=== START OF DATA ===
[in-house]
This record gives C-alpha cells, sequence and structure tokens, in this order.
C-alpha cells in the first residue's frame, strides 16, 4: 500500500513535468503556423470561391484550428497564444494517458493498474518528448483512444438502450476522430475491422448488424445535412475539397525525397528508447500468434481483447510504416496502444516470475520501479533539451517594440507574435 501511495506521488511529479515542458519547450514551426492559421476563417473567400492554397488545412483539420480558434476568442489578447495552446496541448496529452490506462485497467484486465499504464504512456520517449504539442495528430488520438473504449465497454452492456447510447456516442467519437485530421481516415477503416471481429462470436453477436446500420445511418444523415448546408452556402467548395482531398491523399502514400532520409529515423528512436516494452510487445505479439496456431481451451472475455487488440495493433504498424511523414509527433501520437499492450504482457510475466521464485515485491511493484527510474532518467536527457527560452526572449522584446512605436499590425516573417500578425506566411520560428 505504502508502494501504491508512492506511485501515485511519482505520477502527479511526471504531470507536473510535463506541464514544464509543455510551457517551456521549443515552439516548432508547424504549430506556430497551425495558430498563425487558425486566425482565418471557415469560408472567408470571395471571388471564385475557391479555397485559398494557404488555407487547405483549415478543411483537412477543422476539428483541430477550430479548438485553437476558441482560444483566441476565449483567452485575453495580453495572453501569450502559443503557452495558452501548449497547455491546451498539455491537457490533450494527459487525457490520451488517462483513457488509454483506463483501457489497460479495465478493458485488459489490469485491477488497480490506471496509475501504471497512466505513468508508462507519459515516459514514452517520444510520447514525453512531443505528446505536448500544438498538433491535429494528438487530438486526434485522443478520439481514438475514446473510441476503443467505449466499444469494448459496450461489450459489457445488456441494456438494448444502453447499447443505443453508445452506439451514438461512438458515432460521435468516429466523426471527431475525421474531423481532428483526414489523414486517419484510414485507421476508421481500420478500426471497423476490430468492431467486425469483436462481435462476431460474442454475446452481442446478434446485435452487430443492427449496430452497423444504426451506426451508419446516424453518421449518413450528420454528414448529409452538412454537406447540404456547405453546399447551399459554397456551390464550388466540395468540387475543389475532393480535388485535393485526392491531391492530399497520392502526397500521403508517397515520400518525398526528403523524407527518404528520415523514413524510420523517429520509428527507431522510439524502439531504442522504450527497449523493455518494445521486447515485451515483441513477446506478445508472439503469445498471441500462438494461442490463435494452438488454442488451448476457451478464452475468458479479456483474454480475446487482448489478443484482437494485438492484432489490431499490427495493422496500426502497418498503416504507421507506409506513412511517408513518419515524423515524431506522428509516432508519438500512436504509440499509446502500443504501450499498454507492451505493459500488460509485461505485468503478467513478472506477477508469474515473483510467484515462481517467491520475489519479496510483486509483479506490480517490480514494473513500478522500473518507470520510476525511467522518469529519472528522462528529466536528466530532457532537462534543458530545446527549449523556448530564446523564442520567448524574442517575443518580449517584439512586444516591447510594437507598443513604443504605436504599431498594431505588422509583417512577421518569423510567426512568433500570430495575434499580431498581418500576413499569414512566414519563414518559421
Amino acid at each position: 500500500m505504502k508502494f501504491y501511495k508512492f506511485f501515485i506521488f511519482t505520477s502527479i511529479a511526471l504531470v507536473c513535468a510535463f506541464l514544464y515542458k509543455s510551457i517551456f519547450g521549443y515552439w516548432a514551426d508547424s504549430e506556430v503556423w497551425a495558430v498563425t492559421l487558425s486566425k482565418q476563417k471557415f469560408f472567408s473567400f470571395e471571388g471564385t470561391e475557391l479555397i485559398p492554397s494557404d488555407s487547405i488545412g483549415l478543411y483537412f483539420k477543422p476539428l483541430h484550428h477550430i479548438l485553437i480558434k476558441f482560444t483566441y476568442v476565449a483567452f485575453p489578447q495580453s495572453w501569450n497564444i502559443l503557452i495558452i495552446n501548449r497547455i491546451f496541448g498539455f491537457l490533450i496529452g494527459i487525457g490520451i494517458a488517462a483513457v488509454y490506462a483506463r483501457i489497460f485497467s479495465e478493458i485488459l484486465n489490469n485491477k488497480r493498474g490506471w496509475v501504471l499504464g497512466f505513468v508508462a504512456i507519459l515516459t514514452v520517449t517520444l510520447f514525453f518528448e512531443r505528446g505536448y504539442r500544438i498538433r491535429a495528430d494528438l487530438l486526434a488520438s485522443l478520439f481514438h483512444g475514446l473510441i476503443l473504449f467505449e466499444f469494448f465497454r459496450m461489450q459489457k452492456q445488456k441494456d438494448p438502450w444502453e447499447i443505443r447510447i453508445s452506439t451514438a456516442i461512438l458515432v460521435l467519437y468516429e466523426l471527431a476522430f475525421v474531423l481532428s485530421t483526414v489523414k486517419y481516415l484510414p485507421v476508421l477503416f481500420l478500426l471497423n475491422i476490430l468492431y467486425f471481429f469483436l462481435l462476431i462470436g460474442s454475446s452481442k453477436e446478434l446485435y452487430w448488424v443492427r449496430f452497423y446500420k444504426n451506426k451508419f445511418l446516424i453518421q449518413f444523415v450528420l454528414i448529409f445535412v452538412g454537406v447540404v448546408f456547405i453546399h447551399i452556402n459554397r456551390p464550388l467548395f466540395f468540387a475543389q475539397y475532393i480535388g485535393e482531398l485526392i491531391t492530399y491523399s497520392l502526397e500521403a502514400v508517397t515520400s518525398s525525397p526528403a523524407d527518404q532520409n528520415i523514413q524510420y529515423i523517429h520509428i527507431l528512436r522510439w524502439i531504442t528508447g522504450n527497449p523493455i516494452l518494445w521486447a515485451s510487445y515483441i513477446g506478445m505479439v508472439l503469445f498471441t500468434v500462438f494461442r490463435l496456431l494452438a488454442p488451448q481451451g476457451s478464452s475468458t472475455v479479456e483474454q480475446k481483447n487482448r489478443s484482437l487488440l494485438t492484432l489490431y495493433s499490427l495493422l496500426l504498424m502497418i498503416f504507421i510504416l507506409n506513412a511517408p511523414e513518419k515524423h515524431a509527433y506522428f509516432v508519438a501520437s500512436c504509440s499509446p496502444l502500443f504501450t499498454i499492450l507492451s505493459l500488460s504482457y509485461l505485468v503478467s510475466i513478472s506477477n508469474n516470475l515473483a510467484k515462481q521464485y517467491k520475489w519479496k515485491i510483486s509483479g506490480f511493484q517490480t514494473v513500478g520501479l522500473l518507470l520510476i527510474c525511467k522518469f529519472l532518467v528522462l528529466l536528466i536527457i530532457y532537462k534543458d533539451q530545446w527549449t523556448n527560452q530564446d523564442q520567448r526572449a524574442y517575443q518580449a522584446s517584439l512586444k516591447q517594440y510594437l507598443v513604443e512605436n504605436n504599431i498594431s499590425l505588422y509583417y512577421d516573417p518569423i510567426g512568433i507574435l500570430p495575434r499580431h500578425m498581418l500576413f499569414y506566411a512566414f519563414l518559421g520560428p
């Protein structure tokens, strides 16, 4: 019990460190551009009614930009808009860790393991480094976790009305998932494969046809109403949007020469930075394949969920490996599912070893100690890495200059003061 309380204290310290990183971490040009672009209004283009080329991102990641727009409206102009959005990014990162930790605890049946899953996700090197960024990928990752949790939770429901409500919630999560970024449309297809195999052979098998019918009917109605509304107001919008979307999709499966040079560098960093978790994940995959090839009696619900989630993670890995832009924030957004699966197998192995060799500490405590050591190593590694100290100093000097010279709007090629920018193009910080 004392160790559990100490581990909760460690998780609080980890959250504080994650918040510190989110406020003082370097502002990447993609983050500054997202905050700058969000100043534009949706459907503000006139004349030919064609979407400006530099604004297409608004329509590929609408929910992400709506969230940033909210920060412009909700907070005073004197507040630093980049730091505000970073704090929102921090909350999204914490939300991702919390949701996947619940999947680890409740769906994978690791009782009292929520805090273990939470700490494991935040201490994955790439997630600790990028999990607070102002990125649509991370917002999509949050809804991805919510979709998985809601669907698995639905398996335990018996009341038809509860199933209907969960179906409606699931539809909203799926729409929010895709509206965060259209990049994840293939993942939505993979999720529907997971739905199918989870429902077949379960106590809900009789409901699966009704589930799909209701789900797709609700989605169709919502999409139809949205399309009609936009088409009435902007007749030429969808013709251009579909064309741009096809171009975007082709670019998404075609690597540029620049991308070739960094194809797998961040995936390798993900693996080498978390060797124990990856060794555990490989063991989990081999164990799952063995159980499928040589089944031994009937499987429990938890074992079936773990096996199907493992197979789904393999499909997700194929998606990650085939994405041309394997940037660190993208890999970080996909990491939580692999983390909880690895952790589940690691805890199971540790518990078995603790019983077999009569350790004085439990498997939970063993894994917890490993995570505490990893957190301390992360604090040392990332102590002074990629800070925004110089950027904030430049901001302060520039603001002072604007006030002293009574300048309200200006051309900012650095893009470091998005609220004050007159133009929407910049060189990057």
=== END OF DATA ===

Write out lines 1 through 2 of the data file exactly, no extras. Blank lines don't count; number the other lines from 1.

[in-house]
This record gives C-alpha cells, sequence and structure tokens, in this order.